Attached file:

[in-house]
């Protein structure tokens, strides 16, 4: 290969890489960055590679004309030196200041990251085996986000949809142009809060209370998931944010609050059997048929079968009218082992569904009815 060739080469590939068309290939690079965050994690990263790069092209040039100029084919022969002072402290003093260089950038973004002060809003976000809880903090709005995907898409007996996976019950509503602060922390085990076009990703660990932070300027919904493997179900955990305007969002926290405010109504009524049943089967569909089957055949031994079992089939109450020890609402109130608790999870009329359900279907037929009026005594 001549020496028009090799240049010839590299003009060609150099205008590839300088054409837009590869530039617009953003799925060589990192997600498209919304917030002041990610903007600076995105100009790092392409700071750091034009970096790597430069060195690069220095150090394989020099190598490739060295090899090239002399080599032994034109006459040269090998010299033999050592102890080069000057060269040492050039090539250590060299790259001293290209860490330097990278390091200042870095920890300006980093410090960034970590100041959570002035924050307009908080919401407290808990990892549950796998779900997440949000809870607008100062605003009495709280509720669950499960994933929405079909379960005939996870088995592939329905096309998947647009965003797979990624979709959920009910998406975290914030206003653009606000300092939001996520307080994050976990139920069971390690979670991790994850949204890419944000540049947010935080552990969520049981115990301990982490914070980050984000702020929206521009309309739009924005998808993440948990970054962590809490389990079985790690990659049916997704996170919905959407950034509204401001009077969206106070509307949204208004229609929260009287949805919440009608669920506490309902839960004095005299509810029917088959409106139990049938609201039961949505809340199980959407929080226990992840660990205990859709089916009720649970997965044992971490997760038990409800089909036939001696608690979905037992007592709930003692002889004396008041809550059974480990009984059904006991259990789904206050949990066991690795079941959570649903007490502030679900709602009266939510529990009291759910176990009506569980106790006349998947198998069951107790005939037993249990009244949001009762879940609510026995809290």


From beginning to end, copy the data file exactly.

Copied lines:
[in-house]
């Protein structure tokens, strides 16, 4: 290969890489960055590679004309030196200041990251085996986000949809142009809060209370998931944010609050059997048929079968009218082992569904009815 060739080469590939068309290939690079965050994690990263790069092209040039100029084919022969002072402290003093260089950038973004002060809003976000809880903090709005995907898409007996996976019950509503602060922390085990076009990703660990932070300027919904493997179900955990305007969002926290405010109504009524049943089967569909089957055949031994079992089939109450020890609402109130608790999870009329359900279907037929009026005594 001549020496028009090799240049010839590299003009060609150099205008590839300088054409837009590869530039617009953003799925060589990192997600498209919304917030002041990610903007600076995105100009790092392409700071750091034009970096790597430069060195690069220095150090394989020099190598490739060295090899090239002399080599032994034109006459040269090998010299033999050592102890080069000057060269040492050039090539250590060299790259001293290209860490330097990278390091200042870095920890300006980093410090960034970590100041959570002035924050307009908080919401407290808990990892549950796998779900997440949000809870607008100062605003009495709280509720669950499960994933929405079909379960005939996870088995592939329905096309998947647009965003797979990624979709959920009910998406975290914030206003653009606000300092939001996520307080994050976990139920069971390690979670991790994850949204890419944000540049947010935080552990969520049981115990301990982490914070980050984000702020929206521009309309739009924005998808993440948990970054962590809490389990079985790690990659049916997704996170919905959407950034509204401001009077969206106070509307949204208004229609929260009287949805919440009608669920506490309902839960004095005299509810029917088959409106139990049938609201039961949505809340199980959407929080226990992840660990205990859709089916009720649970997965044992971490997760038990409800089909036939001696608690979905037992007592709930003692002889004396008041809550059974480990009984059904006991259990789904206050949990066991690795079941959570649903007490502030679900709602009266939510529990009291759910176990009506569980106790006349998947198998069951107790005939037993249990009244949001009762879940609510026995809290």